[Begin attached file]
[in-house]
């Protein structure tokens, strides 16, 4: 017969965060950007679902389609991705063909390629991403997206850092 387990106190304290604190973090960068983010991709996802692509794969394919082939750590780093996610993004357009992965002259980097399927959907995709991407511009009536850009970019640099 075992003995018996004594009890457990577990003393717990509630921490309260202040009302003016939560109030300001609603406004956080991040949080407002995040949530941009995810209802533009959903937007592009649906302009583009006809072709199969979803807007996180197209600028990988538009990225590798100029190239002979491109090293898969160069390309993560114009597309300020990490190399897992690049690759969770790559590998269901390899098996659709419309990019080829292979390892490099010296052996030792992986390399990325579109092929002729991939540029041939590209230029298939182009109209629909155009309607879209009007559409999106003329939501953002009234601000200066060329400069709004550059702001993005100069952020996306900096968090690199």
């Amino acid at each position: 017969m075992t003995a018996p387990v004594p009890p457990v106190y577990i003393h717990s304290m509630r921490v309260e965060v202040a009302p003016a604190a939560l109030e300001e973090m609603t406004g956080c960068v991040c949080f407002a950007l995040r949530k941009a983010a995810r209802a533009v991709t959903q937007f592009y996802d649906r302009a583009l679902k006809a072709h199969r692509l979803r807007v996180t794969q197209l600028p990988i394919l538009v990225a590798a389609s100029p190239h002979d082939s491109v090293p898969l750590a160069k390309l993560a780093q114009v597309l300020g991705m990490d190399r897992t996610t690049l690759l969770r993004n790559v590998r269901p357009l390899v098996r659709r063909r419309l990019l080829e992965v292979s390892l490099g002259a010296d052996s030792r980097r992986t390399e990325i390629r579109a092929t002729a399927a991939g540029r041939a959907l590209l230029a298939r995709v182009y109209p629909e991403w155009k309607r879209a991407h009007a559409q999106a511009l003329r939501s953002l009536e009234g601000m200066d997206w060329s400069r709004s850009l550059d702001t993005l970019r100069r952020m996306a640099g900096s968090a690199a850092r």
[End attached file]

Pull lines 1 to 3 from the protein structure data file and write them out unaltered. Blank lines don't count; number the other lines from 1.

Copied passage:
[in-house]
């Protein structure tokens, strides 16, 4: 017969965060950007679902389609991705063909390629991403997206850092 387990106190304290604190973090960068983010991709996802692509794969394919082939750590780093996610993004357009992965002259980097399927959907995709991407511009009536850009970019640099 075992003995018996004594009890457990577990003393717990509630921490309260202040009302003016939560109030300001609603406004956080991040949080407002995040949530941009995810209802533009959903937007592009649906302009583009006809072709199969979803807007996180197209600028990988538009990225590798100029190239002979491109090293898969160069390309993560114009597309300020990490190399897992690049690759969770790559590998269901390899098996659709419309990019080829292979390892490099010296052996030792992986390399990325579109092929002729991939540029041939590209230029298939182009109209629909155009309607879209009007559409999106003329939501953002009234601000200066060329400069709004550059702001993005100069952020996306900096968090690199």
């Amino acid at each position: 017969m075992t003995a018996p387990v004594p009890p457990v106190y577990i003393h717990s304290m509630r921490v309260e965060v202040a009302p003016a604190a939560l109030e300001e973090m609603t406004g956080c960068v991040c949080f407002a950007l995040r949530k941009a983010a995810r209802a533009v991709t959903q937007f592009y996802d649906r302009a583009l679902k006809a072709h199969r692509l979803r807007v996180t794969q197209l600028p990988i394919l538009v990225a590798a389609s100029p190239h002979d082939s491109v090293p898969l750590a160069k390309l993560a780093q114009v597309l300020g991705m990490d190399r897992t996610t690049l690759l969770r993004n790559v590998r269901p357009l390899v098996r659709r063909r419309l990019l080829e992965v292979s390892l490099g002259a010296d052996s030792r980097r992986t390399e990325i390629r579109a092929t002729a399927a991939g540029r041939a959907l590209l230029a298939r995709v182009y109209p629909e991403w155009k309607r879209a991407h009007a559409q999106a511009l003329r939501s953002l009536e009234g601000m200066d997206w060329s400069r709004s850009l550059d702001t993005l970019r100069r952020m996306a640099g900096s968090a690199a850092r």